Evidence introduced at the recent trial of "Shorty" Guzmán ( EL CHAPO), confirming that the Sinaloa Cartel routinely moved massive drug profits earned in the US abroad, using prepaid cards, reminds us that FinCEN has completely failed to stop this major tool of criminal money launderers. The agency has never promulgated regulations to prohibit the movement of prepaid cards, loaded with more than $10,000, outside the United States, without disclosing it to the authorities. We have covered this topic for a decade on this blog, and are frankly amazed at FinCEN's repeated inaction.
The proposals have been stalled for eight years, largely due to the efforts of the powerful prepaid card industry and its lobbyists in Washington, who have intentionally delayed the implementation of any meaningful regulations through a variety of dilatory tactics. Several prominent banks in this field are involved. Some observers have been extremely critical of what they see as FinCEN's total failure to push through laws or regulations to stop the massive flow of loaded prepaid cards, carrying narcotics profits, back to Latin America, where they are quickly cashed in at automated teller machines.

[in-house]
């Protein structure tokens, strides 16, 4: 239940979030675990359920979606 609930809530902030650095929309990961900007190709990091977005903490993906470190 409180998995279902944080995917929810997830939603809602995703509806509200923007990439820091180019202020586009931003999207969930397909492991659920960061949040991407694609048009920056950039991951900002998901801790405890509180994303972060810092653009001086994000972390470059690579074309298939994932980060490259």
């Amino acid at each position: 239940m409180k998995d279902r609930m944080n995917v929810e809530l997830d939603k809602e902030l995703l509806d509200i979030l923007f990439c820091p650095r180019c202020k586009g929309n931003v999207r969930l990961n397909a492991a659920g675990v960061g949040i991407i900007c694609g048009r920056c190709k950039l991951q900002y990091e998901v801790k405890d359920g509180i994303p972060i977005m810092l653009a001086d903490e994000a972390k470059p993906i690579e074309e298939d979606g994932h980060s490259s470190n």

US law enforcement agencies have, time and time again. stated that a solution must be found, only to learn that there is currently no active regulatory campaign in progress. What's wrong with this picture ?
Moreover, some of the American prepaid card issuers actively promote the use of their products in international transactions, and sell in bulk to dodgy overseas wholesalers who can then distribute them to criminal elements. Some prepaid cards have no maximum value restrictions, or permit card-to-card transfers, all of which aid money launderers in their dark craft. Those have have restrictions are simply purchased in bulk, and loaded up to their individual max amounts, then shipped en masse overseas.
Given the pro-business and anti-regulatory posture of the Trump administration, it is doubtful that any effective regulations will be enacted to rein in the use of prepaid cards by money launderers.